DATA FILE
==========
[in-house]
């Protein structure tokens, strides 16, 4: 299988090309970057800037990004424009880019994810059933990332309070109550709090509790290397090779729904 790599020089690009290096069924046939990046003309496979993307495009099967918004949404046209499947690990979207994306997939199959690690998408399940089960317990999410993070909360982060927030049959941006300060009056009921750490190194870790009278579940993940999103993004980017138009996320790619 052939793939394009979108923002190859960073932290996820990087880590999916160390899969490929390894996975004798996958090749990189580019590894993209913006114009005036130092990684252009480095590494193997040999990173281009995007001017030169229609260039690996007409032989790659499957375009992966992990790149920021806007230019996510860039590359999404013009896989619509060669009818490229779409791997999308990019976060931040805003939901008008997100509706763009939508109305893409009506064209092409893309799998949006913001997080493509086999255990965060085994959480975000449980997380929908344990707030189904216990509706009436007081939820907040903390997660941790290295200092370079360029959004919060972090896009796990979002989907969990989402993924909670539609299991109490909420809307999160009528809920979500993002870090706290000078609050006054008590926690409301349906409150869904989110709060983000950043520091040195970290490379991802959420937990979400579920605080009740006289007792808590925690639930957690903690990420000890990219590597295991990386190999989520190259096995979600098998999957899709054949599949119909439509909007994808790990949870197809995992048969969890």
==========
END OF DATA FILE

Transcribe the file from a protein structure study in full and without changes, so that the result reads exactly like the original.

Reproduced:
[in-house]
């Protein structure tokens, strides 16, 4: 299988090309970057800037990004424009880019994810059933990332309070109550709090509790290397090779729904 790599020089690009290096069924046939990046003309496979993307495009099967918004949404046209499947690990979207994306997939199959690690998408399940089960317990999410993070909360982060927030049959941006300060009056009921750490190194870790009278579940993940999103993004980017138009996320790619 052939793939394009979108923002190859960073932290996820990087880590999916160390899969490929390894996975004798996958090749990189580019590894993209913006114009005036130092990684252009480095590494193997040999990173281009995007001017030169229609260039690996007409032989790659499957375009992966992990790149920021806007230019996510860039590359999404013009896989619509060669009818490229779409791997999308990019976060931040805003939901008008997100509706763009939508109305893409009506064209092409893309799998949006913001997080493509086999255990965060085994959480975000449980997380929908344990707030189904216990509706009436007081939820907040903390997660941790290295200092370079360029959004919060972090896009796990979002989907969990989402993924909670539609299991109490909420809307999160009528809920979500993002870090706290000078609050006054008590926690409301349906409150869904989110709060983000950043520091040195970290490379991802959420937990979400579920605080009740006289007792808590925690639930957690903690990420000890990219590597295991990386190999989520190259096995979600098998999957899709054949599949119909439509909007994808790990949870197809995992048969969890």